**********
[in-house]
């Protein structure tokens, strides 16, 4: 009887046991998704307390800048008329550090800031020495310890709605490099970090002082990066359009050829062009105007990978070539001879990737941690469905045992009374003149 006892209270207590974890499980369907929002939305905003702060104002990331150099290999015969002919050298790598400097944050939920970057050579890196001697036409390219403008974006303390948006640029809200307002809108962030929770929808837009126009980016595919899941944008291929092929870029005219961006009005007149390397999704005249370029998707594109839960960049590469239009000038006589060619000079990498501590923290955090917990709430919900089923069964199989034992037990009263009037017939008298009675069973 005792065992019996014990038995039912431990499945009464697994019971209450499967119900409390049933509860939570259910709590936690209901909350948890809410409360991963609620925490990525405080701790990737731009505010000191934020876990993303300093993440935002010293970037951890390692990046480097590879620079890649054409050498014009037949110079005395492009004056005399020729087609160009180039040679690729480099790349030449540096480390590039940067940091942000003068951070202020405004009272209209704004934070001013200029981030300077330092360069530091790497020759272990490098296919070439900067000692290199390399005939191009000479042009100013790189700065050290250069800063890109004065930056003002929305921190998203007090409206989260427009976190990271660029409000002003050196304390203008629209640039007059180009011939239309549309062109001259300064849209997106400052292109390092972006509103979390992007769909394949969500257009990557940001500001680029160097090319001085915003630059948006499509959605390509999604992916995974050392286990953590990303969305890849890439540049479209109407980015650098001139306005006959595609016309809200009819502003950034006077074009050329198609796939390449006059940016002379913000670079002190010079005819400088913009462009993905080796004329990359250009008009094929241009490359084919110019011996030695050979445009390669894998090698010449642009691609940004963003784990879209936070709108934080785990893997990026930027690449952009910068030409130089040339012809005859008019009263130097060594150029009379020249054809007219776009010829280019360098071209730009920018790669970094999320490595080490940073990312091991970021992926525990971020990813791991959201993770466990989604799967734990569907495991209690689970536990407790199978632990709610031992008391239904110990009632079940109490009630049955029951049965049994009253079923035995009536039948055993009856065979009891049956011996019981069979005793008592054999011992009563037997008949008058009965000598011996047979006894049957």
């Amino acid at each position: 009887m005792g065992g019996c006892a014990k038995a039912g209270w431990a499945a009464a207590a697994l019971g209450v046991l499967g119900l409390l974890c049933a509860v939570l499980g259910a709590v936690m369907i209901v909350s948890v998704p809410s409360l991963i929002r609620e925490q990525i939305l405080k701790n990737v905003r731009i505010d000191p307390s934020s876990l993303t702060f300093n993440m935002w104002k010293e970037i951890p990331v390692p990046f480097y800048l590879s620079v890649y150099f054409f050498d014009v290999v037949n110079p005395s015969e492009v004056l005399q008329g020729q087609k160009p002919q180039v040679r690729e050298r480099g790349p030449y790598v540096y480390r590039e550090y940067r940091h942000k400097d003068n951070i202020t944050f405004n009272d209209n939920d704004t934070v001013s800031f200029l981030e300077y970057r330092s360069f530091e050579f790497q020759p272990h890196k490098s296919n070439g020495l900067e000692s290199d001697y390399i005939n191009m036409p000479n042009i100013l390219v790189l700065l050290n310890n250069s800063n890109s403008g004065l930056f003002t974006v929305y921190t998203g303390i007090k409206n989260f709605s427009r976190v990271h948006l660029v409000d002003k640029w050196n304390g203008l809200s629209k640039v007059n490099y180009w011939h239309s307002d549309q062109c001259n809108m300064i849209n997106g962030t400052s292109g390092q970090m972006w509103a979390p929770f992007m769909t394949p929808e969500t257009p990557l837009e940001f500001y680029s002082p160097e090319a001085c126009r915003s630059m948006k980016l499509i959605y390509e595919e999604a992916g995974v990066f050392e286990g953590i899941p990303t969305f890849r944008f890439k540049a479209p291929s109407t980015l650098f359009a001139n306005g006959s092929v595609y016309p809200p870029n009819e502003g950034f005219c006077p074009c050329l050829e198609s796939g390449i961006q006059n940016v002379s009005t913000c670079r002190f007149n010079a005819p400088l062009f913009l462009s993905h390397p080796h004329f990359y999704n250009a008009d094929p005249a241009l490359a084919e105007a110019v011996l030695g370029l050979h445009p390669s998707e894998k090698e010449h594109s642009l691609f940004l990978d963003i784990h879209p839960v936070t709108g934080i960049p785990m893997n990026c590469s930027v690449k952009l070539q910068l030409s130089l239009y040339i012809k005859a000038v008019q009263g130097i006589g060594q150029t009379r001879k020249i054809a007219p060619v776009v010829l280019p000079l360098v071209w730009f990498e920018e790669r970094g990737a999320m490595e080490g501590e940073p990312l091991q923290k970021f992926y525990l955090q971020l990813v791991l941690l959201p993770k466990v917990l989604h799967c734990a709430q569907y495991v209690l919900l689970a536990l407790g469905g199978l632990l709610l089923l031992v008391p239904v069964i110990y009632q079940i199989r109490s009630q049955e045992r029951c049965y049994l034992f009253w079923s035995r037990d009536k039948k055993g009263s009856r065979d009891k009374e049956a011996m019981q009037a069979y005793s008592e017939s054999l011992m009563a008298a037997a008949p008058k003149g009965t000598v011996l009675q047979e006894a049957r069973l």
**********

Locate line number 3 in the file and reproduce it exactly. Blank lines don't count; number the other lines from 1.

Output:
């Amino acid at each position: 009887m005792g065992g019996c006892a014990k038995a039912g209270w431990a499945a009464a207590a697994l019971g209450v046991l499967g119900l409390l974890c049933a509860v939570l499980g259910a709590v936690m369907i209901v909350s948890v998704p809410s409360l991963i929002r609620e925490q990525i939305l405080k701790n990737v905003r731009i505010d000191p307390s934020s876990l993303t702060f300093n993440m935002w104002k010293e970037i951890p990331v390692p990046f480097y800048l590879s620079v890649y150099f054409f050498d014009v290999v037949n110079p005395s015969e492009v004056l005399q008329g020729q087609k160009p002919q180039v040679r690729e050298r480099g790349p030449y790598v540096y480390r590039e550090y940067r940091h942000k400097d003068n951070i202020t944050f405004n009272d209209n939920d704004t934070v001013s800031f200029l981030e300077y970057r330092s360069f530091e050579f790497q020759p272990h890196k490098s296919n070439g020495l900067e000692s290199d001697y390399i005939n191009m036409p000479n042009i100013l390219v790189l700065l050290n310890n250069s800063n890109s403008g004065l930056f003002t974006v929305y921190t998203g303390i007090k409206n989260f709605s427009r976190v990271h948006l660029v409000d002003k640029w050196n304390g203008l809200s629209k640039v007059n490099y180009w011939h239309s307002d549309q062109c001259n809108m300064i849209n997106g962030t400052s292109g390092q970090m972006w509103a979390p929770f992007m769909t394949p929808e969500t257009p990557l837009e940001f500001y680029s002082p160097e090319a001085c126009r915003s630059m948006k980016l499509i959605y390509e595919e999604a992916g995974v990066f050392e286990g953590i899941p990303t969305f890849r944008f890439k540049a479209p291929s109407t980015l650098f359009a001139n306005g006959s092929v595609y016309p809200p870029n009819e502003g950034f005219c006077p074009c050329l050829e198609s796939g390449i961006q006059n940016v002379s009005t913000c670079r002190f007149n010079a005819p400088l062009f913009l462009s993905h390397p080796h004329f990359y999704n250009a008009d094929p005249a241009l490359a084919e105007a110019v011996l030695g370029l050979h445009p390669s998707e894998k090698e010449h594109s642009l691609f940004l990978d963003i784990h879209p839960v936070t709108g934080i960049p785990m893997n990026c590469s930027v690449k952009l070539q910068l030409s130089l239009y040339i012809k005859a000038v008019q009263g130097i006589g060594q150029t009379r001879k020249i054809a007219p060619v776009v010829l280019p000079l360098v071209w730009f990498e920018e790669r970094g990737a999320m490595e080490g501590e940073p990312l091991q923290k970021f992926y525990l955090q971020l990813v791991l941690l959201p993770k466990v917990l989604h799967c734990a709430q569907y495991v209690l919900l689970a536990l407790g469905g199978l632990l709610l089923l031992v008391p239904v069964i110990y009632q079940i199989r109490s009630q049955e045992r029951c049965y049994l034992f009253w079923s035995r037990d009536k039948k055993g009263s009856r065979d009891k009374e049956a011996m019981q009037a069979y005793s008592e017939s054999l011992m009563a008298a037997a008949p008058k003149g009965t000598v011996l009675q047979e006894a049957r069973l």